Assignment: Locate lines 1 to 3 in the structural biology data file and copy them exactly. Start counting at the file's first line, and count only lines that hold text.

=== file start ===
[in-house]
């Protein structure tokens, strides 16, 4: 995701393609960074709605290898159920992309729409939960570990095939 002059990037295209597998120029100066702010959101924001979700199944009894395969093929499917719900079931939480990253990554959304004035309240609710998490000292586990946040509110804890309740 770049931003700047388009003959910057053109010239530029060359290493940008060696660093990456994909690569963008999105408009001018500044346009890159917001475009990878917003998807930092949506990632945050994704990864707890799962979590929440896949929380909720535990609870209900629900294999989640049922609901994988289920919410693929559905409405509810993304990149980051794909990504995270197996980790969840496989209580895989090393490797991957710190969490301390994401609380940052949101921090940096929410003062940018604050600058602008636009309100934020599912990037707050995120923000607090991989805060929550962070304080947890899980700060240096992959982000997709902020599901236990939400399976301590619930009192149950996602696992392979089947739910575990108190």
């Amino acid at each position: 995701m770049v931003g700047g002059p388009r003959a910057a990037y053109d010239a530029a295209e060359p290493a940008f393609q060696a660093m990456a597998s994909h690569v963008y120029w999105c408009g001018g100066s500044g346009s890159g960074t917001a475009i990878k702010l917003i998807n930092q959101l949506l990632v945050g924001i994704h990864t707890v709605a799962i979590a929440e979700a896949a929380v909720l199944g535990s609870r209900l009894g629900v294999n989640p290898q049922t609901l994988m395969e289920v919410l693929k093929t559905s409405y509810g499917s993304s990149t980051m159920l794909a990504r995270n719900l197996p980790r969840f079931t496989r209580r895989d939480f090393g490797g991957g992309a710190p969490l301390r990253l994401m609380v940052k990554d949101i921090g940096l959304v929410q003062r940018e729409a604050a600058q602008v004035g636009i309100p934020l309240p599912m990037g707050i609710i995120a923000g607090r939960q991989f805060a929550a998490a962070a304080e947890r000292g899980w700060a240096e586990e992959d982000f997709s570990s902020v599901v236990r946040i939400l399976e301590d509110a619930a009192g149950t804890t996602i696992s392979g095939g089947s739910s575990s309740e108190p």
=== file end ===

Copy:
[in-house]
């Protein structure tokens, strides 16, 4: 995701393609960074709605290898159920992309729409939960570990095939 002059990037295209597998120029100066702010959101924001979700199944009894395969093929499917719900079931939480990253990554959304004035309240609710998490000292586990946040509110804890309740 770049931003700047388009003959910057053109010239530029060359290493940008060696660093990456994909690569963008999105408009001018500044346009890159917001475009990878917003998807930092949506990632945050994704990864707890799962979590929440896949929380909720535990609870209900629900294999989640049922609901994988289920919410693929559905409405509810993304990149980051794909990504995270197996980790969840496989209580895989090393490797991957710190969490301390994401609380940052949101921090940096929410003062940018604050600058602008636009309100934020599912990037707050995120923000607090991989805060929550962070304080947890899980700060240096992959982000997709902020599901236990939400399976301590619930009192149950996602696992392979089947739910575990108190």
């Amino acid at each position: 995701m770049v931003g700047g002059p388009r003959a910057a990037y053109d010239a530029a295209e060359p290493a940008f393609q060696a660093m990456a597998s994909h690569v963008y120029w999105c408009g001018g100066s500044g346009s890159g960074t917001a475009i990878k702010l917003i998807n930092q959101l949506l990632v945050g924001i994704h990864t707890v709605a799962i979590a929440e979700a896949a929380v909720l199944g535990s609870r209900l009894g629900v294999n989640p290898q049922t609901l994988m395969e289920v919410l693929k093929t559905s409405y509810g499917s993304s990149t980051m159920l794909a990504r995270n719900l197996p980790r969840f079931t496989r209580r895989d939480f090393g490797g991957g992309a710190p969490l301390r990253l994401m609380v940052k990554d949101i921090g940096l959304v929410q003062r940018e729409a604050a600058q602008v004035g636009i309100p934020l309240p599912m990037g707050i609710i995120a923000g607090r939960q991989f805060a929550a998490a962070a304080e947890r000292g899980w700060a240096e586990e992959d982000f997709s570990s902020v599901v236990r946040i939400l399976e301590d509110a619930a009192g149950t804890t996602i696992s392979g095939g089947s739910s575990s309740e108190p």